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...this technique works only when returns are generated from normal distributions? Yes and no. Multiplying them by $C$ will produce the correlation that you wanted, but it won't preserve the distribution in general. Remember that when we apply $C$ to a vector of i.i.d. random variables $\boldsymbol{x}$ that the resultant vector element is $\sum_j C_{ij}x_j$,...

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Let’s put it this way. Classic MV is still used, but its shortcomings are universally appreciated. In its favour, the process is logical, conceptually intuitive, and non-quants easily understand it. But the optimisation produces some very unintuitive results, no different to multicollinearity effects in regression analysis. That’s a harder one for the non-...

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You can probably also do this with scipy but there is a specific convex optimiser cvxopt that suits this problem. from cvxopt import solvers, matrix For your problem suppose you seek $N$ variables $w$, then let $x$ be a vector where the first $N$ elements are $w$ and the latter $N$ elements are slack variables $t$. i.e. $x=[w,t]^T$ For your problem \$P = \...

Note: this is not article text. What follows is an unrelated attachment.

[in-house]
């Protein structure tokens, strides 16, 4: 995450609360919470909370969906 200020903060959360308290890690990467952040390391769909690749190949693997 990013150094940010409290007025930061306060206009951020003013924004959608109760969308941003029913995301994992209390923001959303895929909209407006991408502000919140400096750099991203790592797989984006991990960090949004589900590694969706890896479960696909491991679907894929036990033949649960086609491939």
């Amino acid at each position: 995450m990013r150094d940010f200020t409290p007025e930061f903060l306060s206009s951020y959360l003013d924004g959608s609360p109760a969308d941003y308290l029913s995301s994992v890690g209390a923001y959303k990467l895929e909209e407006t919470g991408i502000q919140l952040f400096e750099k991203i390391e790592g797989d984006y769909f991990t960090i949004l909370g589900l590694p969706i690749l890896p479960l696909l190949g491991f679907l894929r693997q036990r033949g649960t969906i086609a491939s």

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Your problem formulation is wrong, you must use the Charnes and Cooper transformation. This means that your constraint (mu-mu0)@y==1 must be (mu-mu0)@y==k and w=y/k, which implies that k==cp.sum(y).

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